Northwell Health coronavirus testing center at Greater Springfield Community Church.
Credit: Northwell Health<p>Novel coronavirus may spread and infect indiscriminately, but pre-existing conditions, environmental stressors, and a lack of access to care and resources increase the risk of infection. These social determinants make the pandemic more dangerous, and erode communities' and families' abilities to heal from health crises that pre-date the pandemic.</p><p>How do we eliminate these divides? Dr. Salas-Lopez says the first step is recognition. "We have to open our eyes to see the suffering around us," she said. "Northwell has not shied away from that."</p><p>"We are steadfast in improving health outcomes for our vulnerable and underrepresented communities that have suffered because of the prevalence of chronic disease, a problem that led to the disproportionately higher death rate among African-Americans and Latinos during the COVID-19 pandemic," said Michael Dowling, Northwell's president and CEO. "We are committed to using every tool at our disposal—as a provider of health care, employer, purchaser and investor—to combat disparities and ensure the <a href="https://www.northwell.edu/education-and-resources/community-engagement/center-for-equity-of-care" target="_blank" rel="noopener noreferrer">equity of care</a> that everyone deserves." </p><p>With the need recognized, Dr. Salas-Lopez calls for health care systems to travel upstream and be proactive in those hard-hit communities. This requires health care systems to play a strong role, but not a unilateral one. They must build <a href="https://www.northwell.edu/news/insights/faith-based-leaders-are-the-key-to-improving-community-health" target="_blank" rel="noopener noreferrer">partnerships with leaders in those communities</a> and utilize those to ensure relationships last beyond the current crisis. </p><p>"We must meet with community leaders and talk to them to get their perspective on what they believe the community needs are and should be for the future. Together, we can co-create a plan to measurably improve [community] health and also to be ready for whatever comes next," she said.</p><p>Northwell has built relationships with local faith-based and community organizations in underserved communities of color. Those partnerships enabled Northwell to test more than 65,000 people across the metro New York region. The health system also offered education on coronavirus and precautions to curb its spread.</p><p>These initiatives began the process of building trust—trust that Northwell has counted on to return to these communities to administer flu vaccines to prepare for what experts fear may be a difficult flu season.</p><p>While Northwell has begun building bridges across the divides of the New York area, much will still need to be done to cure U.S. health care overall. There is hope that the COVID pandemic will awaken us to the deep disparities in the US.</p><p>"COVID has changed our world. We have to seize this opportunity, this pandemic, this crisis to do better," Dr. Salas-Lopez said. "Provide better care. Provide better health. Be better partners. Be better community citizens. And treat each other with respect and dignity.</p><p>"We need to find ways to unify this country because we're all human beings. We're all created equal, and we believe that health is one of those important rights."</p>
Shannon Lee shares lessons from her father in her new book, "Be Water, My Friend: The Teachings of Bruce Lee."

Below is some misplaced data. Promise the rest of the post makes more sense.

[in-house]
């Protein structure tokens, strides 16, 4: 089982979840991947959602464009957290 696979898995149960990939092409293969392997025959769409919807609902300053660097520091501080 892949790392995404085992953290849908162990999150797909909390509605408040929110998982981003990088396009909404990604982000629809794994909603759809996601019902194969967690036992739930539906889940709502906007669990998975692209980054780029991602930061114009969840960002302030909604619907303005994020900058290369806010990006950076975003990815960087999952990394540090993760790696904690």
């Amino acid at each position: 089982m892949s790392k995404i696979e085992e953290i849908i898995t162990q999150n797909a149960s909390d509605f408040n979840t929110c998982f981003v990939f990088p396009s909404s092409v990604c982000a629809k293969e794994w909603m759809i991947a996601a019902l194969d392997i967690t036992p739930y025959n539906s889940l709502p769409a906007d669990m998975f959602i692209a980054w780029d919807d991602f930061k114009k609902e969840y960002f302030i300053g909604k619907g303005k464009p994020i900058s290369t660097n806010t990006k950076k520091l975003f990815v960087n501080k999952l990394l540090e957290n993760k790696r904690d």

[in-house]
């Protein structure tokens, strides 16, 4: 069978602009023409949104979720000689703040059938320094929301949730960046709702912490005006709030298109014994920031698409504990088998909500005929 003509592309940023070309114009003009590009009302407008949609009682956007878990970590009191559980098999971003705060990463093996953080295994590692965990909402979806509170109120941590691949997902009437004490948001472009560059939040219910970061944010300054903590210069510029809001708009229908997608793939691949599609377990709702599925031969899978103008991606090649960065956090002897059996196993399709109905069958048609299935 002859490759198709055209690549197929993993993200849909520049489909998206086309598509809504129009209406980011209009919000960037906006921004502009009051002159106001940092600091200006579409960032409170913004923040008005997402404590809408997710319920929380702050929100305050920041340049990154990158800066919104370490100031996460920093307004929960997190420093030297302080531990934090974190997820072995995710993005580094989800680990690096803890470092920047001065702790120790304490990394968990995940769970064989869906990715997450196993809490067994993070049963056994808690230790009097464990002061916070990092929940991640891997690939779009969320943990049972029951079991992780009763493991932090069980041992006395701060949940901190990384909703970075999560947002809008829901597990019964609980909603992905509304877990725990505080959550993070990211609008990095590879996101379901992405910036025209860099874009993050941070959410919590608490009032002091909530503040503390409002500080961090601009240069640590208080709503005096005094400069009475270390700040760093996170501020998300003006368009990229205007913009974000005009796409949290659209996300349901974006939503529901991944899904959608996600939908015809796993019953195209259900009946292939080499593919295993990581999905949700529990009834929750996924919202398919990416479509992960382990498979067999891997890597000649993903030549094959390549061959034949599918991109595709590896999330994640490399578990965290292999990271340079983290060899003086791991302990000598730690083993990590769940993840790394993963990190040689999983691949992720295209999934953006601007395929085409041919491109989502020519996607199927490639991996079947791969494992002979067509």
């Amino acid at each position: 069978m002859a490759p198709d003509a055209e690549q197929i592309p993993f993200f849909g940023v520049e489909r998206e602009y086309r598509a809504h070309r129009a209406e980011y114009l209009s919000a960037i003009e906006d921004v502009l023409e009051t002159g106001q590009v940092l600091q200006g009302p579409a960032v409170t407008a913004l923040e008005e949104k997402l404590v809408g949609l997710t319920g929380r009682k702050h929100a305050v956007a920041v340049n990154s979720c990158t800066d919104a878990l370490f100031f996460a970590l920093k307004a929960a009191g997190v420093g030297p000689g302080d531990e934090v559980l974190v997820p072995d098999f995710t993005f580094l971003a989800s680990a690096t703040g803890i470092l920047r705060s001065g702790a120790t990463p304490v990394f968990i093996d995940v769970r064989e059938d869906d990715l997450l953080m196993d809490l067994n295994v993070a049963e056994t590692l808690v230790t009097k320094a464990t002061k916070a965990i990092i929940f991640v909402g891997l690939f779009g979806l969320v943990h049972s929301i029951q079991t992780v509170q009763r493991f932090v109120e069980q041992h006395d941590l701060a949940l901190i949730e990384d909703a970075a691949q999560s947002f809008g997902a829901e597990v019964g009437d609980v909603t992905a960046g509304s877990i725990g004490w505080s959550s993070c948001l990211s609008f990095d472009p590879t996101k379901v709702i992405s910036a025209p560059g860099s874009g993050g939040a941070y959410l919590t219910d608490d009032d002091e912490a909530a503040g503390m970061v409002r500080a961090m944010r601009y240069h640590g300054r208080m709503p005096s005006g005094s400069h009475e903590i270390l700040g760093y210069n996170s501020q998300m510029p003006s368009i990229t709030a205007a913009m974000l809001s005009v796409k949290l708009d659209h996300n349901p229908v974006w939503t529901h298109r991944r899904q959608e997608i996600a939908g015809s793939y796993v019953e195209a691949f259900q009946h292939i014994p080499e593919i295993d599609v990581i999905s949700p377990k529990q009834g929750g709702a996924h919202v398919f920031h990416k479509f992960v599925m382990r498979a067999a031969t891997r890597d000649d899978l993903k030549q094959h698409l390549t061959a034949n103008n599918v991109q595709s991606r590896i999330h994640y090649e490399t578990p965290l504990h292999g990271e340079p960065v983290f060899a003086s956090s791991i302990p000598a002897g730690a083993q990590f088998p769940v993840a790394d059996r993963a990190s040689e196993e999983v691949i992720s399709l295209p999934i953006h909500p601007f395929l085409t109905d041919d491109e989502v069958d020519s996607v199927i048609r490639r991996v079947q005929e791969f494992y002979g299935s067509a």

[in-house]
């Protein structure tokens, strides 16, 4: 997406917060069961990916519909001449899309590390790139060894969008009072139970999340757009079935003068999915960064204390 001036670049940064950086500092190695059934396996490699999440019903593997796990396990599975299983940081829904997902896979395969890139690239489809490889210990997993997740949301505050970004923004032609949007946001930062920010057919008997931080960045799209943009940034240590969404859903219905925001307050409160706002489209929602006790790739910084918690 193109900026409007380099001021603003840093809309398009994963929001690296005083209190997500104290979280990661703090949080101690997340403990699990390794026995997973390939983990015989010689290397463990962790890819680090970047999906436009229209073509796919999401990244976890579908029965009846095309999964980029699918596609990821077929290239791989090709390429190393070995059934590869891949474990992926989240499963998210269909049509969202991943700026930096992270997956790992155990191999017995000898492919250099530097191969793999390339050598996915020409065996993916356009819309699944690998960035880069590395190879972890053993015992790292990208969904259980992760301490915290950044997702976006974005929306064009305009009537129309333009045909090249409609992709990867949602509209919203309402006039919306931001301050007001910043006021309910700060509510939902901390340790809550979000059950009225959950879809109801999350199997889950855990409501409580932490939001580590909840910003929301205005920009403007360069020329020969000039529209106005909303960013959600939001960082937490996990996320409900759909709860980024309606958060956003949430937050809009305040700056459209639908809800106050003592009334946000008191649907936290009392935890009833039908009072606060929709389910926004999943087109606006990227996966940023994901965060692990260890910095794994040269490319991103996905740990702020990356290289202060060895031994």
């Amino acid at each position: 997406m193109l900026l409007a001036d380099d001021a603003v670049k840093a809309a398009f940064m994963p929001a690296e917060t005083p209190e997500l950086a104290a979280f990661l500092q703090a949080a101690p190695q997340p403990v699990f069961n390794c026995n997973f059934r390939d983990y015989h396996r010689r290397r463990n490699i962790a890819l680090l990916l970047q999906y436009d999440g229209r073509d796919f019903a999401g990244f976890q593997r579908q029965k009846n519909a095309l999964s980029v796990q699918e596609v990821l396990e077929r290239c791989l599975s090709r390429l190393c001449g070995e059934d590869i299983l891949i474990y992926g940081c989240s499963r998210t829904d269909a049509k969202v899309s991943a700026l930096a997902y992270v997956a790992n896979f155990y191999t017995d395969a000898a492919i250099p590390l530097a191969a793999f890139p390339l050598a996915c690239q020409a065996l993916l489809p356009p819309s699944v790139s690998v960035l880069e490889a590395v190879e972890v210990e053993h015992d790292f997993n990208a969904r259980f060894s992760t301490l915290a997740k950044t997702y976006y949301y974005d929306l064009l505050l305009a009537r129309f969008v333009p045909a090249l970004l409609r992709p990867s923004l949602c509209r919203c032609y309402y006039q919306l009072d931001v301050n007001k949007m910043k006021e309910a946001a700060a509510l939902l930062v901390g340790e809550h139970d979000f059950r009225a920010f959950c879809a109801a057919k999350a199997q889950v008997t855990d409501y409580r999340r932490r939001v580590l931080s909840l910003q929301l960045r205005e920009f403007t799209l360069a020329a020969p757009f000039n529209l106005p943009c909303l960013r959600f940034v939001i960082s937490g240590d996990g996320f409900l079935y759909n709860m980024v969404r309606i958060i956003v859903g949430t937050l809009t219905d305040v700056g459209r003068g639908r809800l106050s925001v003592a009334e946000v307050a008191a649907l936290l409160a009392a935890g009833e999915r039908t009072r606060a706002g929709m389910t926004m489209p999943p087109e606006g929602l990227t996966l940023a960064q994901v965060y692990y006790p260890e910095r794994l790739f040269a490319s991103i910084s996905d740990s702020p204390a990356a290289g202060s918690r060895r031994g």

- Bruce Lee would have turned 80 years old on November 27, 2020. The legendary actor and martial artist's daughter, Shannon Lee, shares some of his wisdom and his philosophy on self help in a new book titled "Be Water, My Friend: The Teachings of Bruce Lee."
- In this video, Shannon shares a story of the fight that led to her father beginning a deeper philosophical journey, and how that informed his unique expression of martial arts called Jeet Kune Do.
- One lesson passed down from Bruce Lee was his use and placement of physical symbols as a way to help "cement for yourself this new way of being, or this new lesson you've learned." By working on ourselves (with the right tools), we can develop the skills necessary to rise and conquer new challenges.
How to deal with "epistemic exhaustion."
Philosopher Nick Bostrom's "singleton hypothesis" predicts the future of human societies.
- Nick Bostrom's "singleton hypothesis" says that intelligent life on Earth will eventually form a "singleton".
- The "singleton" could be a single government or an artificial intelligence that runs everything.
- Whether the singleton will be positive or negative depends on numerous factors and is not certain.
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A strange object found in Utah desert has prompted worldwide speculation about its origins.
- A monolithic object found in a remote part of Utah caused worldwide speculation about its origins.
- The object is very similar to the famous monolith from Stanley Kubrick's "2001: Space Odyssey".
- The object could be work of an artist or even have extraterrestrial origins.
1. ART OBJECT<p>Chances are, this is an art object. The shiny "monolith" appears to be bolted to the ground and made of metal. It also seems to be fastened with rivets, rather being a uniform block of more unexplainable production origin. Deserts are great places for unusual art installations as has been evidenced by art projects you can discover wondering through the desert ghost towns and faraway canyons of Nevada, California, Utah and New Mexico. Certainly, an artist with a sense of humor and an appreciation of Kubrick's genius could have installed such "sculpture" in hopes of exactly what is happening right now – viral fame.</p><p>On the other hand, there is evidence, courtesy of eagle-eyed <a href="https://www.reddit.com/r/news/comments/jzkpad/helicopter_pilot_finds_strange_monolith_in_remote/gdg9qfi?utm_source=share&utm_medium=web2x&context=3" target="_blank">Google Earth sleuths</a>, that the object appeared in that location (somewhere near <a href="https://www.nps.gov/cany/index.htm" target="_blank" rel="noopener noreferrer">Canyonlands National Park</a>) in 2015-2016. So it's possibly been there for a few years. Would an artist have placed it there so long ago with the aim of having this type of success eventually?</p><p>A gallery owner <a href="https://www.9news.com.au/world/utah-monolith-desert-mystery-solved-john-mccracken-sculptor-artist-2001-a-space-odyssey/0bae1a27-5bd2-451e-90a6-393928d9ed02" target="_blank">claimed</a> the work may be a tribute to the art of the late artist John McCracken, who created similar-looking objects before he died in 2011. McCracken was part of the Light and Space movement with such artists as James Turrell, and was known to make his sculptures from plywood forms that were coated with fiberglass and polyester resin.</p><p>While the theory that the monolith was the work of a McCracken aficionado (or the artist himself) may hold some water due to the object's similarity, the fact that the artist died so long ago and the lack of clear incentive for anyone to have planted this years ago only to reveal it now work against this theory.</p>
John McCracken sculptures.